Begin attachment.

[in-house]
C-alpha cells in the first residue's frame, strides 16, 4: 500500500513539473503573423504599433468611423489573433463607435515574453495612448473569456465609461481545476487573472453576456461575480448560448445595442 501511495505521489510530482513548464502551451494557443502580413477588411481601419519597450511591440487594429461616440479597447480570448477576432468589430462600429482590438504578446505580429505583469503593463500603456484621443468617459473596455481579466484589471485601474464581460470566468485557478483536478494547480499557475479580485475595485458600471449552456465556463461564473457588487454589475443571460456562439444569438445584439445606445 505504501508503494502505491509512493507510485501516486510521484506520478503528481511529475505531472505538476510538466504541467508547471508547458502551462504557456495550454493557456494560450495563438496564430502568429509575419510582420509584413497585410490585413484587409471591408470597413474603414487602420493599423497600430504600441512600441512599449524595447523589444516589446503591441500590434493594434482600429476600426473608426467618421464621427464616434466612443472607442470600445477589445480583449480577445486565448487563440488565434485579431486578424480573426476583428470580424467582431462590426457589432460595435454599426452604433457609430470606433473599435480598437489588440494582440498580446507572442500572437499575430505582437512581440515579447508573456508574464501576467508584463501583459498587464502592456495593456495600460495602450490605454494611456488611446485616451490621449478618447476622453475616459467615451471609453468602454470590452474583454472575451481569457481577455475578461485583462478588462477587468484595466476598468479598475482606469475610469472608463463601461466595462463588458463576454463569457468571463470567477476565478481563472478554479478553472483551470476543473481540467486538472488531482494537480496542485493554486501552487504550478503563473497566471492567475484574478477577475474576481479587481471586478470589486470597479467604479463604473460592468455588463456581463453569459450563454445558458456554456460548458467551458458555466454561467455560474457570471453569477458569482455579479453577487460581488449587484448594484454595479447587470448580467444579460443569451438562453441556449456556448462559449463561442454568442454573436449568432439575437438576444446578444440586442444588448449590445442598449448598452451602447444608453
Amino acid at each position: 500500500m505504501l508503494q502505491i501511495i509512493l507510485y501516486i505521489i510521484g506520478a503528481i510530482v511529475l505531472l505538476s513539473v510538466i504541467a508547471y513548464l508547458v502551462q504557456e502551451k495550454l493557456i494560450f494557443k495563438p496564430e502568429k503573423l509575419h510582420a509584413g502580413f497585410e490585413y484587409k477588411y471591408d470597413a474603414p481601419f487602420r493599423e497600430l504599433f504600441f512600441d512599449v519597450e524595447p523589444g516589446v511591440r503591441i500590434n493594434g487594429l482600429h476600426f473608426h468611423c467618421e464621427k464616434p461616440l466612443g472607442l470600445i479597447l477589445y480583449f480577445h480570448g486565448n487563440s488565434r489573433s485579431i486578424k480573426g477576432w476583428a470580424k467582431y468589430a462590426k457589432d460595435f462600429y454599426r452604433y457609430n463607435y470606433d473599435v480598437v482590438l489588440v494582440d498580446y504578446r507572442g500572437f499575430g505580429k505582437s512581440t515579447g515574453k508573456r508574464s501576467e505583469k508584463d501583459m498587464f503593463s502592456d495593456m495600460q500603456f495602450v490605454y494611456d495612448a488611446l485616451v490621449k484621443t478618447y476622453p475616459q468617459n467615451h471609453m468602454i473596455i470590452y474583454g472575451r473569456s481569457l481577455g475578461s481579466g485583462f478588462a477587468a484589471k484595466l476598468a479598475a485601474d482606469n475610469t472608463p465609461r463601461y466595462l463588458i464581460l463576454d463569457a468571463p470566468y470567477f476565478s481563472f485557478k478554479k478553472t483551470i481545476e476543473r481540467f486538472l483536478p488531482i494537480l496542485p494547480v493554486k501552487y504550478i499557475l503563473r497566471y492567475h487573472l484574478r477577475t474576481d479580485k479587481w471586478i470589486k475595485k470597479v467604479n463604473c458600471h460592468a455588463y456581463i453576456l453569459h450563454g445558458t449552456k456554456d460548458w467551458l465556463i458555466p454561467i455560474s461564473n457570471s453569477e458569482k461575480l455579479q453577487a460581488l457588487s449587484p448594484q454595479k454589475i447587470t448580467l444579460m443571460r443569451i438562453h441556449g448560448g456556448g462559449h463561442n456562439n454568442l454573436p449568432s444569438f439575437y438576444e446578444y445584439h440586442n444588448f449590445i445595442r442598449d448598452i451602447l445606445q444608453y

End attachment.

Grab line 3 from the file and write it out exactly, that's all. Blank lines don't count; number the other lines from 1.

Amino acid at each position: 500500500m505504501l508503494q502505491i501511495i509512493l507510485y501516486i505521489i510521484g506520478a503528481i510530482v511529475l505531472l505538476s513539473v510538466i504541467a508547471y513548464l508547458v502551462q504557456e502551451k495550454l493557456i494560450f494557443k495563438p496564430e502568429k503573423l509575419h510582420a509584413g502580413f497585410e490585413y484587409k477588411y471591408d470597413a474603414p481601419f487602420r493599423e497600430l504599433f504600441f512600441d512599449v519597450e524595447p523589444g516589446v511591440r503591441i500590434n493594434g487594429l482600429h476600426f473608426h468611423c467618421e464621427k464616434p461616440l466612443g472607442l470600445i479597447l477589445y480583449f480577445h480570448g486565448n487563440s488565434r489573433s485579431i486578424k480573426g477576432w476583428a470580424k467582431y468589430a462590426k457589432d460595435f462600429y454599426r452604433y457609430n463607435y470606433d473599435v480598437v482590438l489588440v494582440d498580446y504578446r507572442g500572437f499575430g505580429k505582437s512581440t515579447g515574453k508573456r508574464s501576467e505583469k508584463d501583459m498587464f503593463s502592456d495593456m495600460q500603456f495602450v490605454y494611456d495612448a488611446l485616451v490621449k484621443t478618447y476622453p475616459q468617459n467615451h471609453m468602454i473596455i470590452y474583454g472575451r473569456s481569457l481577455g475578461s481579466g485583462f478588462a477587468a484589471k484595466l476598468a479598475a485601474d482606469n475610469t472608463p465609461r463601461y466595462l463588458i464581460l463576454d463569457a468571463p470566468y470567477f476565478s481563472f485557478k478554479k478553472t483551470i481545476e476543473r481540467f486538472l483536478p488531482i494537480l496542485p494547480v493554486k501552487y504550478i499557475l503563473r497566471y492567475h487573472l484574478r477577475t474576481d479580485k479587481w471586478i470589486k475595485k470597479v467604479n463604473c458600471h460592468a455588463y456581463i453576456l453569459h450563454g445558458t449552456k456554456d460548458w467551458l465556463i458555466p454561467i455560474s461564473n457570471s453569477e458569482k461575480l455579479q453577487a460581488l457588487s449587484p448594484q454595479k454589475i447587470t448580467l444579460m443571460r443569451i438562453h441556449g448560448g456556448g462559449h463561442n456562439n454568442l454573436p449568432s444569438f439575437y438576444e446578444y445584439h440586442n444588448f449590445i445595442r442598449d448598452i451602447l445606445q444608453y